The growth of epitaxial iron oxides on platinum (111) as studied by x-ray photoelectron diffraction, scanning tunneling microscopy, and low energy electron diffraction

dc.contributor.author Kim, Yong-ju
dc.date.accessioned 2009-07-15T17:27:04Z
dc.date.available 2009-07-15T17:27:04Z
dc.date.issued 1995
dc.description Thesis (Ph. D.)--University of Hawaii at Manoa, 1995.
dc.description Includes bibliographical references.
dc.description Microfiche.
dc.description xxi, 170 leaves, bound ill. 29 cm
dc.description.abstract For the first time, three complementary surface structure probes, x-ray photoelectron diffraction (XPD), scanning tunneling microscopy (STM), and low-energy electron diffraction (LEED) have been combined in a single instrument. This experimental system has been utilized to study the structure and growth mechanisms of iron oxide films on Pt(111); these films were formed by first depositing a single overlayer of Fe with a certain coverage in monolayers (ML's), and then thermally oxidizing it in an oxygen atmosphere. For films up to ~1 ML in thickness, a bilayer of Fe and O similar to those in FeO(111) is found to form. In agreement with prior studies, STM and LEED show this to be an incommensurate oxide film forming a lateral superlattice with short- and long-range periodicities of ~3.1 C and ~26.0 Å. XPD in addition shows a topmost oxygen layer to be relaxed inward by ~0.6 Å compared to bulk FeO(111) , and these are new structural conclusions. The oxygen stacking in the FeO(111) bilayer is dominated by one of two possible binding sites. For thicker iron oxide films from 1.25 ML to 3.0 ML, the growth mode is essentially Stranski-Krastanov: iron oxide islands form on top of the FeO(111) bilayer mentioned above. For iron oxide films of 3.0 ML thickness, x-ray photoelectron spectroscopy (XPS) yields an Fe 2P3/2 binding energy and an Fe:O stoichiometry consistent with the presence of Fe3O4. Our XPD data further prove this overlayer to be Fe304(111)-magnetite in two almost equally populated domains with a 1800 rotation between them. The structural parameters for this Fe3O4 overlayer generally agree with those of a previous LEED study, except that we find a significant difference in the first Fe-O interplanar spacing. Overall, this work demonstrates the considerable benefits to be derived by using this set of complementary surface structure probes in such epitaxial growth studies.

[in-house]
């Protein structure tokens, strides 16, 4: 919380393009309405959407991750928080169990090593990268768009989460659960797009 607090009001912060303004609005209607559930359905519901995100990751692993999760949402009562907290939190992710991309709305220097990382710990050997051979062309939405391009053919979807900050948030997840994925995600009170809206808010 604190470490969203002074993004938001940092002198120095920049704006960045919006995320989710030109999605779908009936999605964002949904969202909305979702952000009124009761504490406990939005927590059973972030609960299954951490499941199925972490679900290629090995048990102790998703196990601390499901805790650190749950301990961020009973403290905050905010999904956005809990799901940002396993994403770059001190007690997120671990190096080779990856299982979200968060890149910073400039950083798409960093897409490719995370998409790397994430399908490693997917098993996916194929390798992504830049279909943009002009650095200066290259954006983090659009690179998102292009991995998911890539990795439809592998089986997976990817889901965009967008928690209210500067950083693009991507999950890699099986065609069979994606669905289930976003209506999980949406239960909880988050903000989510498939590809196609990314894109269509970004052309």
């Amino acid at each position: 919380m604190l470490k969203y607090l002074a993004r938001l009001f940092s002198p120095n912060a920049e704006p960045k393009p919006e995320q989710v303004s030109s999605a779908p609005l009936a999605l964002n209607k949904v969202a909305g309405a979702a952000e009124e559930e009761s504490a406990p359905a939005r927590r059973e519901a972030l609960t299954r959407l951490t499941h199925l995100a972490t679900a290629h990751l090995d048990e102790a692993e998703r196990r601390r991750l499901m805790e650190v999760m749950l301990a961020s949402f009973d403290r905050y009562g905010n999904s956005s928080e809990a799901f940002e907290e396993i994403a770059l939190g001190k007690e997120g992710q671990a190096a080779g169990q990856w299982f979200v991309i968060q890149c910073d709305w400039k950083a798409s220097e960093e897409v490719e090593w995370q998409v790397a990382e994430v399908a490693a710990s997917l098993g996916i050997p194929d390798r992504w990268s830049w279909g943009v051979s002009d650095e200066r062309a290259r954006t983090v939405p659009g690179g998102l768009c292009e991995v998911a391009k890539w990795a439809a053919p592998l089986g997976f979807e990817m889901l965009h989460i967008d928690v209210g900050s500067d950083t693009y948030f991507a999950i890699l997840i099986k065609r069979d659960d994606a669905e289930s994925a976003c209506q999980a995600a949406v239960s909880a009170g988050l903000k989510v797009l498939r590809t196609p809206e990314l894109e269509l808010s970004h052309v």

dc.identifier.uri http://hdl.handle.net/10125/9524
dc.language.iso en-US
dc.relation Theses for the degree of Doctor of Philosophy (University of Hawaii at Manoa). Chemistry; no. 3138
dc.rights All UHM dissertations and theses are protected by copyright. They may be viewed from this source for any purpose, but reproduction or distribution in any format is prohibited without written permission from the copyright owner.
dc.subject Iron oxides
dc.subject Epitaxy
dc.subject Metal crystals -- Growth
dc.title The growth of epitaxial iron oxides on platinum (111) as studied by x-ray photoelectron diffraction, scanning tunneling microscopy, and low energy electron diffraction
dc.type Thesis
dc.type.dcmi Text
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